Who doesn’t love Keira Knightley?
I sure do, my darling Jan does.
Last night Jan and I watched some BBC dreck, The Duchess: loved her, loved a couple of other aspects of it too, Charlotte Rampling not least among them.
How can I kick this off? when I want to play in a dozen different directions?
First I’ll repeat, I’ll vary, a pk saw about genetics and entertainment. Theory has it, good theory, right theory, the truth, that what we’re responding to when we “like” Tom Cruise or Julia Roberts is their quintessential humanness. Make a mathematical map of the human face, the human body, etc, map a photo of Brad Pitt onto the male graph, map Natalie Portman onto the female graph, and you get near perfect matches. When we love Jane Fonda, we’re loving ourselves, we’re loving Eve.
I love Toshiro Mifune, Toshiro Mifune is [was] Japanese, but: make that map, map Mifune, dig it, he’s human, not just Japanese: he looks super-handsome, super-human, because he’s transcendently average. He obliterates nationality.
So: Keira. Is she average? Yes, actually; and, simultaneously: No! Absolutely not. She’s weird, she departs from the average, she’s unique, uniquely weird.
What a skull! What hips! What lips!
Hips as wide as a river, no boobs, what do we make of her? We don’t, we just drip semen and go Goo, Goo, Goo.
OK. Now, a parallel track for the movie:
I call The Duchess dreck. I mean it. Got made-for-BBC written all over it. The settings are gorgeous: offensively so. Ditto the costumes, the wigs … It’s the reverse of Shakespeare at his most pedestrian: where the male hero has some individuality, some human spark; the rest of everything and everybody is predictable, average, robotic. (And it that’s true of Shakespeare, how much more infinitely true is it of nearly everything else?)
Keira’s duchess becomes a duchess by marrying the Duke of Devonshire, as arranged by her mother. It’s a business deal: the duke needs a male heir, Charlotte Rampling assures His Grace that her family has never been found wanting in that department.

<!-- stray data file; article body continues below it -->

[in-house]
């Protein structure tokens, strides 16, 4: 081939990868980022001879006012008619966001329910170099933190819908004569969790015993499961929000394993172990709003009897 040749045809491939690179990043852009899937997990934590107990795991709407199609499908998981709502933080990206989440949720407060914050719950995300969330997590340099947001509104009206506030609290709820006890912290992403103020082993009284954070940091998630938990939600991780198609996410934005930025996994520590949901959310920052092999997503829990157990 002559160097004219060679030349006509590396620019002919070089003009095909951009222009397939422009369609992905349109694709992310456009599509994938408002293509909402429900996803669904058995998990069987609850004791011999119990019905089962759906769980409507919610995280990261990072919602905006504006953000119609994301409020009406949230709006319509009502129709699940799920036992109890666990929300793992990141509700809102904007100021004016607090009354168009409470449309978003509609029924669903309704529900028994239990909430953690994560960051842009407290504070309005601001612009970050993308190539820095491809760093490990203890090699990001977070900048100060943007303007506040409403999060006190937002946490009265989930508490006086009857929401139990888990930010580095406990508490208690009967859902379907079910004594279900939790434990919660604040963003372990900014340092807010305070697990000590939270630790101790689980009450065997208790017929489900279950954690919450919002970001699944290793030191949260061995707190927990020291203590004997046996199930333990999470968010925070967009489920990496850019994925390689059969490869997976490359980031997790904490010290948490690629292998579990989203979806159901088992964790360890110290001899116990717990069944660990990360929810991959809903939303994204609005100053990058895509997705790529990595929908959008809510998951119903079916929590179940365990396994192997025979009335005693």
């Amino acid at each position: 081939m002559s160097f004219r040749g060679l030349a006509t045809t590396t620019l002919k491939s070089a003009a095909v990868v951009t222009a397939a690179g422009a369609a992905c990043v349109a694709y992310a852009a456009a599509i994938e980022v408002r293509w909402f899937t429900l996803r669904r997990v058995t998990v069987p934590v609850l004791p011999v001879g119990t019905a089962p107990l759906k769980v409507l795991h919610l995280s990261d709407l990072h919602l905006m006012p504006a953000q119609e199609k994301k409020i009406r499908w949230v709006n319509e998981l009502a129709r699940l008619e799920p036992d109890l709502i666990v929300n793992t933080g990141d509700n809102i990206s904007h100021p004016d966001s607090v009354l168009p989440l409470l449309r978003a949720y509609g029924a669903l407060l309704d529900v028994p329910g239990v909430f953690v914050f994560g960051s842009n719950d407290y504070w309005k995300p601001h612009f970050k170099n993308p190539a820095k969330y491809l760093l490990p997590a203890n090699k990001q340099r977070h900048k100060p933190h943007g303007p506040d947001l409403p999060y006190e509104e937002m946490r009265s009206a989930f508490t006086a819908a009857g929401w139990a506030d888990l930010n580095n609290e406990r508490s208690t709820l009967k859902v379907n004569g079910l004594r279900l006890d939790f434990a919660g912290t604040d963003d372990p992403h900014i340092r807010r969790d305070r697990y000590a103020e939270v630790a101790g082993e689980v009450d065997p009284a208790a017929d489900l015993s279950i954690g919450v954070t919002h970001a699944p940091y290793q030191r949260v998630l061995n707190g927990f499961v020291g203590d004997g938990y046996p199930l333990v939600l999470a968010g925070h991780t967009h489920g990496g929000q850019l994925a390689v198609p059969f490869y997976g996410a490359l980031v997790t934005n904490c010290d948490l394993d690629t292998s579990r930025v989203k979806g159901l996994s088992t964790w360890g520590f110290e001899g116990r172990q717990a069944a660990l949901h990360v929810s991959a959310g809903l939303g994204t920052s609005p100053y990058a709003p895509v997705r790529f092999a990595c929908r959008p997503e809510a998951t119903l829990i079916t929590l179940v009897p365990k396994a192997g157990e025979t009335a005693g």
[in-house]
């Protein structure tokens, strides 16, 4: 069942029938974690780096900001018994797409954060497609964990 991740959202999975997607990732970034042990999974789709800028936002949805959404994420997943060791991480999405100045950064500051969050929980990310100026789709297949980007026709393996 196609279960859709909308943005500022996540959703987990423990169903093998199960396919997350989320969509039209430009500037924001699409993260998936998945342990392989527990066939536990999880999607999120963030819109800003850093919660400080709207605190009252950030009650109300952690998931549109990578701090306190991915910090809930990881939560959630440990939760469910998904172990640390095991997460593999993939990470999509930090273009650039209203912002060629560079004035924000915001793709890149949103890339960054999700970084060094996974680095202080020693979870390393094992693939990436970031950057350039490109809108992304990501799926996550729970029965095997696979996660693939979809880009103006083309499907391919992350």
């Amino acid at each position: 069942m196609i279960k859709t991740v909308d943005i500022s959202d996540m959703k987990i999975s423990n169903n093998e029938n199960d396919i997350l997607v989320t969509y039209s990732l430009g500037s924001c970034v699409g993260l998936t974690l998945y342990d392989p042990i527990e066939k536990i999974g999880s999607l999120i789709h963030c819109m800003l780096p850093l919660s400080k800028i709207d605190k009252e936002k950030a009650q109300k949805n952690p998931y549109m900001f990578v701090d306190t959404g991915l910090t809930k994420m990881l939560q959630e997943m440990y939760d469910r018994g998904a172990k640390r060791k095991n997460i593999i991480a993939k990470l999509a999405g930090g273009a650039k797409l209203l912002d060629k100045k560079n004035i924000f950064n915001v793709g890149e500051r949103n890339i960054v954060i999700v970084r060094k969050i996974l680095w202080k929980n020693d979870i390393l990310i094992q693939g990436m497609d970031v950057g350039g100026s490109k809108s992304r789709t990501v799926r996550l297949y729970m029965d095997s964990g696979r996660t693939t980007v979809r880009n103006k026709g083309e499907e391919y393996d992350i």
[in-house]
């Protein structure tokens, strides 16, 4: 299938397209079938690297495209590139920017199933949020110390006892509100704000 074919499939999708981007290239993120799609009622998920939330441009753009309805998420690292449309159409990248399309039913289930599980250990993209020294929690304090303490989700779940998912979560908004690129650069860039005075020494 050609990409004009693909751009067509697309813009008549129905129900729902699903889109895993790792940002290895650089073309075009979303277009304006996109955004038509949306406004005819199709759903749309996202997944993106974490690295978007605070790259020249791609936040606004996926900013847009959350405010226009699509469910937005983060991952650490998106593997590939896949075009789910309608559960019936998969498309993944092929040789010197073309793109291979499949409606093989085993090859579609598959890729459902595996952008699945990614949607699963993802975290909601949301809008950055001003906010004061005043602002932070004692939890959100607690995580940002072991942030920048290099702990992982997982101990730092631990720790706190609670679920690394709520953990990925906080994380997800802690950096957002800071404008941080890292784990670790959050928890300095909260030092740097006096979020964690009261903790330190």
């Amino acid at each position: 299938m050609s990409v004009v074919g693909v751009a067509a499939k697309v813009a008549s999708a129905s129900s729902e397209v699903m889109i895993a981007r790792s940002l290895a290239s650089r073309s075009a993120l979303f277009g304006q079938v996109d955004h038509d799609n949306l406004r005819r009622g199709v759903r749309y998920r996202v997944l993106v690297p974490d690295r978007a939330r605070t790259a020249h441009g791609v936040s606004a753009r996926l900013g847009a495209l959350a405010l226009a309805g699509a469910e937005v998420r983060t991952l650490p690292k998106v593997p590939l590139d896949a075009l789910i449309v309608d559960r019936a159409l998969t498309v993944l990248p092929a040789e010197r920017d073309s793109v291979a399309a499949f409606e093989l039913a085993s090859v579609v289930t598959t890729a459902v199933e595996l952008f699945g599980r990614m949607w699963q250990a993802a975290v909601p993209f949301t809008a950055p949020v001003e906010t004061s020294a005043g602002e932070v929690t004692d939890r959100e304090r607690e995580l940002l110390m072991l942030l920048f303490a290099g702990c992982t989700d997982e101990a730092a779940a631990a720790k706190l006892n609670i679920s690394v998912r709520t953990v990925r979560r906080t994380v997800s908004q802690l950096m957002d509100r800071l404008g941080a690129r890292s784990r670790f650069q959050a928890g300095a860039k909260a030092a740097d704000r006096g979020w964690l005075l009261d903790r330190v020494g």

Pause. Understand what we’re dealing with here. This is England. This is Great Brittain. This is a fucking duke! This is the Eighteenth Century! The English cover the glove, the English are expanding. What, for Cockney Tom? For Gutter Liz? No, for the prince! for the archbishop! For the happy privileged hell-bound few.
The movie establishes the French Revolution is imminent. But the movie’s aristos never question their own privileges, believing them God-given, and permanent. That’s where Americans got their hubris.
There’s talk of expanding the franchise. The public thinks that means them. They don’t want equality, they don’t want fairness, they don’t want sustainability. There’s no room for god, God, Jesus, or Christ in their ambitions: they want privilege. If a dozen people have privilege, they’ll let fifteen people have privilege, but they sure as hell won’t do away with privilege. And neither will we.
(There are ways. There have always been ways. We won’t give them a fair hearing.)
When the Duke beats up on the Duchess and her foolish hope for expanding her own privilege, appealing to this hypocrite’s sense of decency … Hey, stupid lady, he has none! The Duke assured her that he can bury her, and her friends, and her righteousness.
And he’s right.
Except that he’s wrong: his own privilege is not immortal. By golly, it was gone before the movie was made.
OK, in a word, here’s what’s dreck about it:
Duchess Georgianna has a bit of individuality. Keira has an open road for her art. But poor Ralph Fiennes: he has to play a straw man, a nincompoop. He has to play him so the dumbest hypocrite in boob land, thinks, Oh, he’s a hypocrite!
The movie reminded me of Downton Abbey, also made for TV. I like the latter, what I’ve seen of it so far. Don’t get me wrong, I liked this Duchess too. The thing that makes it dreck, not Shakespeare, is its pandering to the Boobland denizens. The movie grovels before the moral certainty of Boobland: that while the Duke is a hypocrite, they, the boobs, are not. That while the Duke is stupid, they, the boobs, are not. The Duke is unChristian in his acceptance of privilege, the boobs have abolished privilege, have a free market, live in a democracy …
And, while we actually live in trashy trailers (or mansions built on stolen ground), we look at the great houses owned by the Duke, at his formal gardens, see his formal fawning friends, we think we belong! We think we have a right to look at Keira, as she takes drink N, gambles £ N, acts like if he can have a mistress, she can have a lover …
No, no, Duchess, you haven’t understood a thing.
Uh oh, forgot: what’s wrong with Downton Abbey is: evil, hypocrisy, inertia … is rife; but good triumphs! Good nature prevails over bad nature.
Oh, Jesus, save me.
In the comedies, Shakespeare lets the young-uns all marry at the end. But not in the tragedies. And not in the histories.
PS If we could time travel to the Brittish Isles, is there a time window where we could find a society that did not abuse privilege? did have a free market? was Christian? was not hypocritical?
How about, Could the people fly? with their own wings?